County’s Owned Real Estate Study 02.24.16
Martin County has recently received the report from CB Richard Ellis (CBRE), their consultants concerning the county’s facilities and real estate holdings. MCTA has advocated this study by an independent professional organization to give the county’s leadership objective, non bias information pertaining to their real property ownership. This includes 550 parcels inside the urban service area and 5,400 outside the urban service district.
At a time where ad valorem revenues are critical to the county, there is now a basis from which a dialogue can occur concerning the use of county owned property. Additionally, CBRE placed values on selected sites based on current market sales.
MCTA advocated for this study because the county holds title to many different parcels of property and many of them may have little or no use to the county. Some, on the other hand are critical either to the county, utilities, drainage, etc., that provide benefits to the taxpayers.
The report brings up some interesting discussions concerning the county owned golf course, the administrative buildings (owned and rented) and multiple vacant parcels. Most of these properties are important to the county’s operation, recreation and some are environmentally sensitive, while some are simply parcels that seem to have little or no relevance to the county’s operation.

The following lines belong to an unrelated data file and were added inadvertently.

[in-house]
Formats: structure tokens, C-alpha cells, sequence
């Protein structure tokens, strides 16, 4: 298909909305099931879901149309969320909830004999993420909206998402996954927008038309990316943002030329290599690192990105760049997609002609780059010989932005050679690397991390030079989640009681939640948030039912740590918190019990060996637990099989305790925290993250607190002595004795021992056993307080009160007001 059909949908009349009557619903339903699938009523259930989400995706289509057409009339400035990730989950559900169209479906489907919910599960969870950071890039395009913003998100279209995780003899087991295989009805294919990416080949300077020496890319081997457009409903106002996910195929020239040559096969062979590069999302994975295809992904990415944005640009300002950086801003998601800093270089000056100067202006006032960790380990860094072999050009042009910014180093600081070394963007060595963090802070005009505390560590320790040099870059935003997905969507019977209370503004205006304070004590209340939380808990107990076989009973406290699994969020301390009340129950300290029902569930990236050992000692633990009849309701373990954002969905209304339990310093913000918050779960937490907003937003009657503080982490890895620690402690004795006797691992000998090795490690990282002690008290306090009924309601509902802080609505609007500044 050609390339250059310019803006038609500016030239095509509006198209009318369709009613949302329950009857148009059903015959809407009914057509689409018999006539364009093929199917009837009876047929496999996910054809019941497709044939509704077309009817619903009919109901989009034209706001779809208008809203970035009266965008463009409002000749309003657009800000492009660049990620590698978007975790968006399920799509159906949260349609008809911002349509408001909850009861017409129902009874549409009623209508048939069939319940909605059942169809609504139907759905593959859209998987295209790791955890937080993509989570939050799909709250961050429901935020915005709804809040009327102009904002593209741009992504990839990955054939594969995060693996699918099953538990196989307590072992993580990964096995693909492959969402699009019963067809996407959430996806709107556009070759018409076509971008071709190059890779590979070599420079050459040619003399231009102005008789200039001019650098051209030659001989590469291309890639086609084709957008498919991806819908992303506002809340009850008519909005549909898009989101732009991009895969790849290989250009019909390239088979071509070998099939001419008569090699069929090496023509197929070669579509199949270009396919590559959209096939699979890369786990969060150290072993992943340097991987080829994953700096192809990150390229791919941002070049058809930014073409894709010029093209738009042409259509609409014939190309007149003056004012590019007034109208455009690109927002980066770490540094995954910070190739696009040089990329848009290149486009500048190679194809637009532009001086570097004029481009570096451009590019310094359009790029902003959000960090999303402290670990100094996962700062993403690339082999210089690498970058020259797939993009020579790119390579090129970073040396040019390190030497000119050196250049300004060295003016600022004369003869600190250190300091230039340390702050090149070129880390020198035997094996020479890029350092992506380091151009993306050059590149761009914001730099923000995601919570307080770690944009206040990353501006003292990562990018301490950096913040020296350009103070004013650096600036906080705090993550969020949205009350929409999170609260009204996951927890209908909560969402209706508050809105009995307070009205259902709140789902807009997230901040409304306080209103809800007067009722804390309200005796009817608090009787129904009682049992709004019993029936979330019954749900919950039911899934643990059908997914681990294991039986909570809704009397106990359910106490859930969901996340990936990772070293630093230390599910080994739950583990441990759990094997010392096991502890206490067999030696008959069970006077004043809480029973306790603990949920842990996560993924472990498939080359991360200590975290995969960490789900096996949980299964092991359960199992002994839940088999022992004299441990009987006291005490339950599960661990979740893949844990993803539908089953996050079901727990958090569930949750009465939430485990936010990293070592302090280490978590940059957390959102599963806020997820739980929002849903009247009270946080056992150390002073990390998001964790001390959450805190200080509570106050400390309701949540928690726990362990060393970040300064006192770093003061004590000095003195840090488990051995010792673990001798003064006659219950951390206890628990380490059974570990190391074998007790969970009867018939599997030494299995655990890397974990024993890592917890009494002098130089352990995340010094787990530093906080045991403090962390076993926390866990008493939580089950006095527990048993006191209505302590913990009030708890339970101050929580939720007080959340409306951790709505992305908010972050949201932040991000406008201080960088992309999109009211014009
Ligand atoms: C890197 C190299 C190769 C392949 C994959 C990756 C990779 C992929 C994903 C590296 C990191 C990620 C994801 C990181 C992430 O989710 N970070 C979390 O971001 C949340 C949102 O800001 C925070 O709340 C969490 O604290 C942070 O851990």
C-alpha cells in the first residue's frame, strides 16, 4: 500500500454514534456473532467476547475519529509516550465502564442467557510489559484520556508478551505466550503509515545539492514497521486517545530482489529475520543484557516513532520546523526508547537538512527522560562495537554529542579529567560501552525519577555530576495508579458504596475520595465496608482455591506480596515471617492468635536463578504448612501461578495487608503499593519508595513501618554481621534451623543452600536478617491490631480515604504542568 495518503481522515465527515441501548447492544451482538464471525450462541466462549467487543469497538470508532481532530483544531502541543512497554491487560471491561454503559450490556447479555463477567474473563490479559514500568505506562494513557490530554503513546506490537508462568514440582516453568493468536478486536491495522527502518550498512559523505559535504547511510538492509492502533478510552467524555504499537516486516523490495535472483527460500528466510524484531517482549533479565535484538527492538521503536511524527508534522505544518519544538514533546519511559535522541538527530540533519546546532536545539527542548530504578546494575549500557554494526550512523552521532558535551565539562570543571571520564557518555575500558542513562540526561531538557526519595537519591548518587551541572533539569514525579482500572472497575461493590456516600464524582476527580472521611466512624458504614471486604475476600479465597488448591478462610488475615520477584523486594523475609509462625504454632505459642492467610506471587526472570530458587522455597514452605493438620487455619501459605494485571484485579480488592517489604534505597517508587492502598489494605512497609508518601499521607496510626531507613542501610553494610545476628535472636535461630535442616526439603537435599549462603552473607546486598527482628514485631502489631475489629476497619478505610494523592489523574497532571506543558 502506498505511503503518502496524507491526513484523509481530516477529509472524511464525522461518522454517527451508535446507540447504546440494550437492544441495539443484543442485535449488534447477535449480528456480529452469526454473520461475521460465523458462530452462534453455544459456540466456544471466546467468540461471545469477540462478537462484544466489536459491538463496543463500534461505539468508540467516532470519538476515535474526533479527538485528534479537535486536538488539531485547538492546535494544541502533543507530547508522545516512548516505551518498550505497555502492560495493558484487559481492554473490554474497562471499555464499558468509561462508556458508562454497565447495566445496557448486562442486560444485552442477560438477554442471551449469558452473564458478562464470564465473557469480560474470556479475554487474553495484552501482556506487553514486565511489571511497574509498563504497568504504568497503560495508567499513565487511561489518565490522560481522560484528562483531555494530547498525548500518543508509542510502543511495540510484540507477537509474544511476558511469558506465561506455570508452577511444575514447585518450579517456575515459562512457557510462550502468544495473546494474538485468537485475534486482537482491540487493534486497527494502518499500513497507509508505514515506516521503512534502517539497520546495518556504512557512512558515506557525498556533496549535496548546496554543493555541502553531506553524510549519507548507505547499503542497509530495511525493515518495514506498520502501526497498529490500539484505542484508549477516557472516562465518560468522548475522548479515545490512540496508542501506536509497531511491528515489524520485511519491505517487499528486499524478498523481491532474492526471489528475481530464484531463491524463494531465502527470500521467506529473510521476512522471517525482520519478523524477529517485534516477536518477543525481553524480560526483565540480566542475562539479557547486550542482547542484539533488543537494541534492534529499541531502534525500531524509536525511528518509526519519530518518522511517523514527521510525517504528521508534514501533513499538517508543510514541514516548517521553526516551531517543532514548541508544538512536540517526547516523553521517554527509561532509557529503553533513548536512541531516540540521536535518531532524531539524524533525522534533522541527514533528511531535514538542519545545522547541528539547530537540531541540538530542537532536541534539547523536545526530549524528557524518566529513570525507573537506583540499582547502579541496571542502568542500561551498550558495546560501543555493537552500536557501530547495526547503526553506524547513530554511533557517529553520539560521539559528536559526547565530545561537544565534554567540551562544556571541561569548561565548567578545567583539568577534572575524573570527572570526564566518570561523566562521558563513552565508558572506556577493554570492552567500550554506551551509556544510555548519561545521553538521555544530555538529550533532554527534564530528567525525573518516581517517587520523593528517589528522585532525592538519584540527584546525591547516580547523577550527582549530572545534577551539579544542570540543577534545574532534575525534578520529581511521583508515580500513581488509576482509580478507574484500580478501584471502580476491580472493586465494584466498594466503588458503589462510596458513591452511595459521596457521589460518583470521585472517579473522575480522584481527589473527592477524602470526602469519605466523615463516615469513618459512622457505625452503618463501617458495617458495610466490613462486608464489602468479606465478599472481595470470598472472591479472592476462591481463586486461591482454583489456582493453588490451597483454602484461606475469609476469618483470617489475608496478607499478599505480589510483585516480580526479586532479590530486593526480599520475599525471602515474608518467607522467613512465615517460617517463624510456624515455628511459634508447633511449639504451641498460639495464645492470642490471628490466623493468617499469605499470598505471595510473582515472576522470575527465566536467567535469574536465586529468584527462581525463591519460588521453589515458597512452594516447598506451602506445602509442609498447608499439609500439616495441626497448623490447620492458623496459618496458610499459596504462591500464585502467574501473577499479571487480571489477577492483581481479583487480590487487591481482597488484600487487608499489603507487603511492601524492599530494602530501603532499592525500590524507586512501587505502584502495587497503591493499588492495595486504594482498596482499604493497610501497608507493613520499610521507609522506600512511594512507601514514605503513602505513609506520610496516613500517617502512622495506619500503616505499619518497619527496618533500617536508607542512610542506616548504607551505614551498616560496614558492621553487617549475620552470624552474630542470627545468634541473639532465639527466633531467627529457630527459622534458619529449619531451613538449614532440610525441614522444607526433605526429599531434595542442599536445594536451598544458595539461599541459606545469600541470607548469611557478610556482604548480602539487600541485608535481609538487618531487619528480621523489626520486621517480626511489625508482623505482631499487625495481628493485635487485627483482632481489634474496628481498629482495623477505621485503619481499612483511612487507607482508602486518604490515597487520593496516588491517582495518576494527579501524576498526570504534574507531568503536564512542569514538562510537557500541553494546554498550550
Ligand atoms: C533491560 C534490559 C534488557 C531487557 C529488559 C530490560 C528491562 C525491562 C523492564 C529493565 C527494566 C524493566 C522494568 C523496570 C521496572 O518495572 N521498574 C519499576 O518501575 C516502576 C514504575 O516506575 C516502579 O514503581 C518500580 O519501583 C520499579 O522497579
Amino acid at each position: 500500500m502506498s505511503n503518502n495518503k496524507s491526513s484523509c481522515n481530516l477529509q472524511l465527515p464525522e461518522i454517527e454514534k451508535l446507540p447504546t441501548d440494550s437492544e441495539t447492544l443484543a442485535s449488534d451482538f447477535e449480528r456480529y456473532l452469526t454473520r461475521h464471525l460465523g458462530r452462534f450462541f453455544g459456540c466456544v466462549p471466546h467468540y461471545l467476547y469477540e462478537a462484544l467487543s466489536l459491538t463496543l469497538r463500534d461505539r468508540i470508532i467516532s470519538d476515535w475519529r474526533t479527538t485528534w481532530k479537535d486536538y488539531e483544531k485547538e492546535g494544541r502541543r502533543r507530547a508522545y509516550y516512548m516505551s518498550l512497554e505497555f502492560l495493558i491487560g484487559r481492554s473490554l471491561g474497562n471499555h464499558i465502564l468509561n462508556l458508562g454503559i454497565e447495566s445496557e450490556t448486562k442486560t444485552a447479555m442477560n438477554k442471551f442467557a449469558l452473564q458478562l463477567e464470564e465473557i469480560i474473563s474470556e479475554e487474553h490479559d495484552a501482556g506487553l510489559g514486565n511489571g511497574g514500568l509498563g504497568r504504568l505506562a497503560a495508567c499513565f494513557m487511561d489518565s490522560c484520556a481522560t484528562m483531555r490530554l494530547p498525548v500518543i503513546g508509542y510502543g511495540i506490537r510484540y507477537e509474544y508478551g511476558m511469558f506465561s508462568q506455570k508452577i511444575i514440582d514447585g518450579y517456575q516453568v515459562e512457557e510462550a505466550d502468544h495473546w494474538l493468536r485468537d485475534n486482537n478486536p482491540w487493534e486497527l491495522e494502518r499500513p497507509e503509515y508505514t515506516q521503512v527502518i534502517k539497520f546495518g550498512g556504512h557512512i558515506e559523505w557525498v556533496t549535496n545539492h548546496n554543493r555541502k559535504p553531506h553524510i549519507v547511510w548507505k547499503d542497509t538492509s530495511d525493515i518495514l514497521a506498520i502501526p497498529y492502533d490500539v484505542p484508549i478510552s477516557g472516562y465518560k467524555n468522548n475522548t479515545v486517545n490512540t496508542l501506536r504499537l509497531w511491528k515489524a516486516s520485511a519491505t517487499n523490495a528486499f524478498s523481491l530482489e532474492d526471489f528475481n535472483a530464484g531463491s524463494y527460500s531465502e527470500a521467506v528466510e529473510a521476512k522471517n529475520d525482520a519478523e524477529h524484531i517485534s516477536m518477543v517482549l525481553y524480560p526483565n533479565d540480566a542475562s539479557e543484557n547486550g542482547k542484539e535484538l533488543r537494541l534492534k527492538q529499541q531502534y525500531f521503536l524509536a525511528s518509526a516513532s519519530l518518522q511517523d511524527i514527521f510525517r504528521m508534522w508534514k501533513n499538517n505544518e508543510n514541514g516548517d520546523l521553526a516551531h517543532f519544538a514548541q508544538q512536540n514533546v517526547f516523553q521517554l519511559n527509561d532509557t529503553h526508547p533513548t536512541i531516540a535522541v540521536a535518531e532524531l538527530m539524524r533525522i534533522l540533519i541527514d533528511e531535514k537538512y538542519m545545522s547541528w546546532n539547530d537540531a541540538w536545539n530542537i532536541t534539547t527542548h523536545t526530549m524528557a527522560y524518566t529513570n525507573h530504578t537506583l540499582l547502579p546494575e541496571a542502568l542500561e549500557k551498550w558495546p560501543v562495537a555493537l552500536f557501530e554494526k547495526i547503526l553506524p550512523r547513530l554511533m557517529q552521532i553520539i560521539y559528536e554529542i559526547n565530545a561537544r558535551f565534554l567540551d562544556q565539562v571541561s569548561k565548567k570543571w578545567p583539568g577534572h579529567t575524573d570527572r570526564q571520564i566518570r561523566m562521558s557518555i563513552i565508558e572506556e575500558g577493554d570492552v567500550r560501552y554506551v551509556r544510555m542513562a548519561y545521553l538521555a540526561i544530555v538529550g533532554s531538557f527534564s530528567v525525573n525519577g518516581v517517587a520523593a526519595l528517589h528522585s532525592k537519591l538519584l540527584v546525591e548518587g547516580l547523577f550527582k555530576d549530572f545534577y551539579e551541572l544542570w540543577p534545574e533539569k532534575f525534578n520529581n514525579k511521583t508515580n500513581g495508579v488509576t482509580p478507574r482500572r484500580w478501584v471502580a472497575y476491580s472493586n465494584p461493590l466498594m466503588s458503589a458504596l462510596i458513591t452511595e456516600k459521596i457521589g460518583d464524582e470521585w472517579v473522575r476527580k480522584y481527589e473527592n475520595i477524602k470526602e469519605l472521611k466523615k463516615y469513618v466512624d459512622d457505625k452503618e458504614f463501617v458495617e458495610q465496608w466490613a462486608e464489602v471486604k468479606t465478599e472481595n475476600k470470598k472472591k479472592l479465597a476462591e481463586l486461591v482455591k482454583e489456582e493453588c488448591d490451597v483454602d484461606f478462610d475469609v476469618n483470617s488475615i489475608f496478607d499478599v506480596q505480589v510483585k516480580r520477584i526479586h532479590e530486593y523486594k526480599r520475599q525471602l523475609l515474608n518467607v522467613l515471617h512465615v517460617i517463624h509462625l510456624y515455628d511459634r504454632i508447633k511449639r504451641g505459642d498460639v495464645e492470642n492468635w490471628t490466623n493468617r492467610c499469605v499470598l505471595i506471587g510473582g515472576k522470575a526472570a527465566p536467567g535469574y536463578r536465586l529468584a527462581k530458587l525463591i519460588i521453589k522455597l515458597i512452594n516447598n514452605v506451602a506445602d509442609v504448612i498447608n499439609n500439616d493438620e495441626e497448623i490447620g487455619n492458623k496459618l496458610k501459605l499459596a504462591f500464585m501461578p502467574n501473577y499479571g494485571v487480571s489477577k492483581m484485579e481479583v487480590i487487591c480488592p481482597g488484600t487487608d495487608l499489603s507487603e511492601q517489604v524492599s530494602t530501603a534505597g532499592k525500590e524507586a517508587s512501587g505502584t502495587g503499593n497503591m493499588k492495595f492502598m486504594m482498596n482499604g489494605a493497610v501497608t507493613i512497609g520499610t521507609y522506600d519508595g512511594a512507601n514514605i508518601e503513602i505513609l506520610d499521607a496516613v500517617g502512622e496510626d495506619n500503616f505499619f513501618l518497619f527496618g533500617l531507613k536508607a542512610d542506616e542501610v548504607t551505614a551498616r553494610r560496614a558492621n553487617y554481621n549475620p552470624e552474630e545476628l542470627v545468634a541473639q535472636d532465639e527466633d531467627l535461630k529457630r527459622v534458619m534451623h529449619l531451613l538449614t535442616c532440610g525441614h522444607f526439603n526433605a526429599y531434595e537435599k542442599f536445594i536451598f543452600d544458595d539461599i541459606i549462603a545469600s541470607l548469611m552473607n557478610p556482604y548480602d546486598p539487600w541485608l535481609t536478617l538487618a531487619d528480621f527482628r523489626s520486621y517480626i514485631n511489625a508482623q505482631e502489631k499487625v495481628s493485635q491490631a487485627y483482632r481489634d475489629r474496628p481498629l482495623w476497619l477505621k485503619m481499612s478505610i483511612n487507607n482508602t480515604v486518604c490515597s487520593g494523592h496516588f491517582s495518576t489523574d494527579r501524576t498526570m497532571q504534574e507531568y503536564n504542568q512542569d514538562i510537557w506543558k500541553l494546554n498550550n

We would caution the county to take the necessary time to digest this report and possibly have town hall meetings discussing the outcome of the study in an effort to get feedback from the taxpayers. Selling or renting county owned assets may seem like a slam-dunk when it comes to raising money to reduce our capital shortfalls, however, the MCTA association cautions the county that selling assets to pay for operational shortfalls may not be a healthy resolve. We call the capital shortfall an operational one due to the fact that the county used capital funds to shore up operations during the recession, thus we have the $250 million shortfall.
The county is just beginning the budgetary process for the upcoming year. Part of this process should be to identify possible reductions in the budget that could be used to gradually reduce the capital shortfall. We have had an increase of $9 million of revenue from increased real estate values, either by appreciation or the addition of new residences and commercial buildings that have come on line. Additionally, there should be an increase of revenues of approximately $9 million in FPL franchise fees that have also recently been approved by the county.
With the failure of the sales tax referendum last year the county has had to look at all possible strategies to reduce the capital shortfall. Some of these strategies included increased millages and FPL franchise fees. However, the biggest challenge facing us is our increases in expenses across the board.
$18 million is a far cry from the $250 million shortfall, however, if you reduce the budget by as little as 5% the county could then have an estimated $33 million to dedicate to the reduction of the shortfall.
The MCTA believes that the county should use the report to begin discussions on their real estate holdings and dispose of the properties that are of no consequence to the county. Recognizing that properties close to the rail crossings like the Indian Street (Fair Grounds Property) may be needed to mitigate the closings that will inevitably occur when and if the rail traffic increases. We need to think long term, 20 - 50 years out.